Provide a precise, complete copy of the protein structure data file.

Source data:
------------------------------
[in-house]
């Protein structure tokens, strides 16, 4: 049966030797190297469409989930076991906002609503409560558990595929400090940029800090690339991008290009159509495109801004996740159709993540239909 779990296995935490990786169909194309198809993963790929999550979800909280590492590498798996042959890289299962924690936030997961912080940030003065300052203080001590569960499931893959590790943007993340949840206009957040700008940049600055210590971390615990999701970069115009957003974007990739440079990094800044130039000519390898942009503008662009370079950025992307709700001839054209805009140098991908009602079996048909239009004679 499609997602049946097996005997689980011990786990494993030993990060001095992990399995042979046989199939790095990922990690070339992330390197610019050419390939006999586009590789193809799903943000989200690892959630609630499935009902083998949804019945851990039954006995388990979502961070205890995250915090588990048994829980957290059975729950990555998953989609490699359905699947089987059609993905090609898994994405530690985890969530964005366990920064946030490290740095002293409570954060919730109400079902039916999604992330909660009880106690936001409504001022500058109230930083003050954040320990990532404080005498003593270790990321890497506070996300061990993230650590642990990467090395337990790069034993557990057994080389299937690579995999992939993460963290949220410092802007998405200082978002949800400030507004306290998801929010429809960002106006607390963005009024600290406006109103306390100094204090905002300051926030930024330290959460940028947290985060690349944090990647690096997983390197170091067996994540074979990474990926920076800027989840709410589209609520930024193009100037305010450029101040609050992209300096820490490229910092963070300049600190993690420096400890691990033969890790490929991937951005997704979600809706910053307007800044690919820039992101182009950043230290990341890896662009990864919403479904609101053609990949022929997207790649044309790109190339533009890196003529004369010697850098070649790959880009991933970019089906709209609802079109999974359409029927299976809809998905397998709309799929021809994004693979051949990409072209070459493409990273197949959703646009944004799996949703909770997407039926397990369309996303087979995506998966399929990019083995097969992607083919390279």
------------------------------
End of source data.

[in-house]
């Protein structure tokens, strides 16, 4: 049966030797190297469409989930076991906002609503409560558990595929400090940029800090690339991008290009159509495109801004996740159709993540239909 779990296995935490990786169909194309198809993963790929999550979800909280590492590498798996042959890289299962924690936030997961912080940030003065300052203080001590569960499931893959590790943007993340949840206009957040700008940049600055210590971390615990999701970069115009957003974007990739440079990094800044130039000519390898942009503008662009370079950025992307709700001839054209805009140098991908009602079996048909239009004679 499609997602049946097996005997689980011990786990494993030993990060001095992990399995042979046989199939790095990922990690070339992330390197610019050419390939006999586009590789193809799903943000989200690892959630609630499935009902083998949804019945851990039954006995388990979502961070205890995250915090588990048994829980957290059975729950990555998953989609490699359905699947089987059609993905090609898994994405530690985890969530964005366990920064946030490290740095002293409570954060919730109400079902039916999604992330909660009880106690936001409504001022500058109230930083003050954040320990990532404080005498003593270790990321890497506070996300061990993230650590642990990467090395337990790069034993557990057994080389299937690579995999992939993460963290949220410092802007998405200082978002949800400030507004306290998801929010429809960002106006607390963005009024600290406006109103306390100094204090905002300051926030930024330290959460940028947290985060690349944090990647690096997983390197170091067996994540074979990474990926920076800027989840709410589209609520930024193009100037305010450029101040609050992209300096820490490229910092963070300049600190993690420096400890691990033969890790490929991937951005997704979600809706910053307007800044690919820039992101182009950043230290990341890896662009990864919403479904609101053609990949022929997207790649044309790109190339533009890196003529004369010697850098070649790959880009991933970019089906709209609802079109999974359409029927299976809809998905397998709309799929021809994004693979051949990409072209070459493409990273197949959703646009944004799996949703909770997407039926397990369309996303087979995506998966399929990019083995097969992607083919390279």